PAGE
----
How David Duchovny In Concert Can Make You A Better Rider

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This past weekend I have been in Auckland teaching at a show jumping camp. I was driving up the hill, en route to teach and as I stopped at the traffic lights there were a series of promotional posters stuck to the wall. That’s when I saw it. David Duchovny in Concert.

Now there are two things that I want to mention here. The first is that there was a poster alongside his of a very famous singer, but I have no idea who. I can’t remember. My brain was too busy fixated on the fact that David Duchovny was in concert.

The second thing that happens is that I blew a little snort of air out of my nose; the kind of thing you do when something takes you by surprise and you simultaneously find it a little bit amusing.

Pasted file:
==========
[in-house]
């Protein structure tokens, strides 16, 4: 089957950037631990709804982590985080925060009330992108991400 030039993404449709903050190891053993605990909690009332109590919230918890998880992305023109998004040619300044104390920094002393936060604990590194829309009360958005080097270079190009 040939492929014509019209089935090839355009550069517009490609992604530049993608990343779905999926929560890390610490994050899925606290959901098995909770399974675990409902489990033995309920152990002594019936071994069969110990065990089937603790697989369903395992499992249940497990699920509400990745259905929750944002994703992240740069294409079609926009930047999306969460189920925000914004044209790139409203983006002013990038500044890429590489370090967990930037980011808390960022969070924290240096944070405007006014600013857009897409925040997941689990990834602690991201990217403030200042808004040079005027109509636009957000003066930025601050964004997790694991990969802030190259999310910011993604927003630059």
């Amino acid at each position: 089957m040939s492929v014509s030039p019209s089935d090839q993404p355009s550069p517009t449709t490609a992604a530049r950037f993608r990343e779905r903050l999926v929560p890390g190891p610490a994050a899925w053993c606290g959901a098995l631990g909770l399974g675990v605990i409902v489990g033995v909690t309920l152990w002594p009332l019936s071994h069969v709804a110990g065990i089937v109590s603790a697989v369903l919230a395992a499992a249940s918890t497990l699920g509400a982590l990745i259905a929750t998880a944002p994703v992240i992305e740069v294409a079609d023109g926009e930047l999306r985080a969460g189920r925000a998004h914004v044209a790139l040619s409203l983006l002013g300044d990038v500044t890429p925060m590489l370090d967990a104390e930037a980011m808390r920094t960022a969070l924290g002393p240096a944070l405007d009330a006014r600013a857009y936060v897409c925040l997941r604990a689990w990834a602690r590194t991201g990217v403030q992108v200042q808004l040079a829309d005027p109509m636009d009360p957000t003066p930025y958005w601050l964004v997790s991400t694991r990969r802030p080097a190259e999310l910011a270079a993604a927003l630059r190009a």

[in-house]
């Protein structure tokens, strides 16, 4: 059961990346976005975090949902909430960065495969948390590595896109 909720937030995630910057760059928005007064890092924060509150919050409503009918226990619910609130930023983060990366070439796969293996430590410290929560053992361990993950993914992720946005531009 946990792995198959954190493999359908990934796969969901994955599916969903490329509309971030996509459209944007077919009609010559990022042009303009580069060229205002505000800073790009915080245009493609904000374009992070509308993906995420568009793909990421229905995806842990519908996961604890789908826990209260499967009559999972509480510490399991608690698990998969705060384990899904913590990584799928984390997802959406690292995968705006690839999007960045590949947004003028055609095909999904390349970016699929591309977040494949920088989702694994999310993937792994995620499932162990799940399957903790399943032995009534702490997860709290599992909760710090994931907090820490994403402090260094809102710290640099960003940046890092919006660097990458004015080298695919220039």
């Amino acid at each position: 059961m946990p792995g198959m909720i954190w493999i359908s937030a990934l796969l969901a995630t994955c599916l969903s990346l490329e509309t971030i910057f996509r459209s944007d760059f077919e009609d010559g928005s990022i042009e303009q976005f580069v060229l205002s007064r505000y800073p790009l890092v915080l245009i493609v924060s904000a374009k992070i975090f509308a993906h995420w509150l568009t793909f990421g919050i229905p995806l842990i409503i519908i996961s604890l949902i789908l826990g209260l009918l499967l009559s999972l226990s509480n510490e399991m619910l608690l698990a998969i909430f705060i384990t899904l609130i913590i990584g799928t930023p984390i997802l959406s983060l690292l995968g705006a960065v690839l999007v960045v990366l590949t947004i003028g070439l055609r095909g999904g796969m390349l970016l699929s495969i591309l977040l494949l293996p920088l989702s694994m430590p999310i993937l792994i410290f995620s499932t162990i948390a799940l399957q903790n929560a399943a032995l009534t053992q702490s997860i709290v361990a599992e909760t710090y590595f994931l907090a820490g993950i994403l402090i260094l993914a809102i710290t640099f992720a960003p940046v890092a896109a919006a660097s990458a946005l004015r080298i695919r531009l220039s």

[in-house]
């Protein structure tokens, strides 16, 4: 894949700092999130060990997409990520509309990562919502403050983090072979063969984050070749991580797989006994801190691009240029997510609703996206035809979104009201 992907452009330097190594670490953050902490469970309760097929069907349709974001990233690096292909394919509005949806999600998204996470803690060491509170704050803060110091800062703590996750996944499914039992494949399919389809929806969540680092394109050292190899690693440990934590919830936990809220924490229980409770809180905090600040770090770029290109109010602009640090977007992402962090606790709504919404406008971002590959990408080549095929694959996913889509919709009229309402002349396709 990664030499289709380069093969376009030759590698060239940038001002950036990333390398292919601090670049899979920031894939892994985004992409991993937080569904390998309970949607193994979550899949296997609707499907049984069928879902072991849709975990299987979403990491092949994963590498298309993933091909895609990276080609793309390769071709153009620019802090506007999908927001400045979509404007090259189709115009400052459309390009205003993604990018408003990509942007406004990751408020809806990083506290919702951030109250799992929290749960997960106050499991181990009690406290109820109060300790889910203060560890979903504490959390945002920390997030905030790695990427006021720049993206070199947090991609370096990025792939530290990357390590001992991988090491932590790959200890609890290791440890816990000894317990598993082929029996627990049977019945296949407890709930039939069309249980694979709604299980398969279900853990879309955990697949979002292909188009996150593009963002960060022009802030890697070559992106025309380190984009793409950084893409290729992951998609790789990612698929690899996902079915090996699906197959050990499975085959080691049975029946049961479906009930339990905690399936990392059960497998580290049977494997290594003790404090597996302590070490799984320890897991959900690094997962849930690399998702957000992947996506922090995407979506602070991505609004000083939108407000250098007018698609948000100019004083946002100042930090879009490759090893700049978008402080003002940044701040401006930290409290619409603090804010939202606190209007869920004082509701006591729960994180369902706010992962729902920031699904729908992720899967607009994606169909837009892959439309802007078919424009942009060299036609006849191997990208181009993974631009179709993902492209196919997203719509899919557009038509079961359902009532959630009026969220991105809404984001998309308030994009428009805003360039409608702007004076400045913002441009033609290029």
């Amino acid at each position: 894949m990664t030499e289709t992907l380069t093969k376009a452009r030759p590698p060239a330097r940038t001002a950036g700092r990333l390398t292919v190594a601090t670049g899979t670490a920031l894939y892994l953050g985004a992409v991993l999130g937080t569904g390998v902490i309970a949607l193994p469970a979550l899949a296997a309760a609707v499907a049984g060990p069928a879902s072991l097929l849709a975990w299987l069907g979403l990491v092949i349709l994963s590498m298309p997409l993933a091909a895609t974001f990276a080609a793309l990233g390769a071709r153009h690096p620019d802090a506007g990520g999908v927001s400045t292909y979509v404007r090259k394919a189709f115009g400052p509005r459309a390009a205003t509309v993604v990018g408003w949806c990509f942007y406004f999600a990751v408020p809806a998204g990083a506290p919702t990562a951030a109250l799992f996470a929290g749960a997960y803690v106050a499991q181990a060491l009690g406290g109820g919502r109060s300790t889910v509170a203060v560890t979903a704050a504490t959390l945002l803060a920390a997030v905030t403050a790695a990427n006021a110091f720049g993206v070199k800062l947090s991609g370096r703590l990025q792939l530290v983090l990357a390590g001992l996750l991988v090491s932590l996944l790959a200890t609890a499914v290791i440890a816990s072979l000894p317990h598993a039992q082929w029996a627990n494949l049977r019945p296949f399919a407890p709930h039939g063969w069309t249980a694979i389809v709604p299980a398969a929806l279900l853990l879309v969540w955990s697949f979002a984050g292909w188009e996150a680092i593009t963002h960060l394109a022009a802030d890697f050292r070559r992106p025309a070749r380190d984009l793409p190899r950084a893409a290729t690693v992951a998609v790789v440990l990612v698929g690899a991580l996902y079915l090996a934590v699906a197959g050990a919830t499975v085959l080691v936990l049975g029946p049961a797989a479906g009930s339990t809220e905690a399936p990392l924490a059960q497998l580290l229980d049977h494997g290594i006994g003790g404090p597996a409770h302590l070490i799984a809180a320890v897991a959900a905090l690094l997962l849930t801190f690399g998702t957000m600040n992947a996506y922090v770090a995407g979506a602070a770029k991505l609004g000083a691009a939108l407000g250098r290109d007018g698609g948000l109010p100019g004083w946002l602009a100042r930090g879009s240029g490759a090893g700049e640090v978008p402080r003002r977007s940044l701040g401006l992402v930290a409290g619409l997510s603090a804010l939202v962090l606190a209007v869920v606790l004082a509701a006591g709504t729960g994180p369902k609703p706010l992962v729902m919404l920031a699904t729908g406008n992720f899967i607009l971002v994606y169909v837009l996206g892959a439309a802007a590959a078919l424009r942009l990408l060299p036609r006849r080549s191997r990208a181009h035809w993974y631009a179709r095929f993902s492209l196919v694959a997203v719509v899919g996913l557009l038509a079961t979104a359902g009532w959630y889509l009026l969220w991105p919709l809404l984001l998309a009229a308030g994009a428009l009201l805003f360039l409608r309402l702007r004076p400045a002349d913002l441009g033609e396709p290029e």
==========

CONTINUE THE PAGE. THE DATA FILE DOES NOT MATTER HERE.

It’s possible that I am stuck in the 90’s and you have all been rocking it out to David for a really long time. Me on the other hand? David is Mulder. He belongs with Scully! He’s not a rock star. He has rock star status, but that’s because he fights aliens and stuff and has access to really, really secret files. Not because he belts one out behind the mic.


And then I pulled myself up. And that’s when I said it. Bloody good job David. It takes balls to move outside something you are really well known for and reinvent yourself. I gave him a little round of applause (internally; both hands were still on the wheel). I know nothing of David apart from the X files and a few other things the media reported on that have nothing to do with this blog post. But what I do know is that we all have a lot more in common with Dave than we might think we do.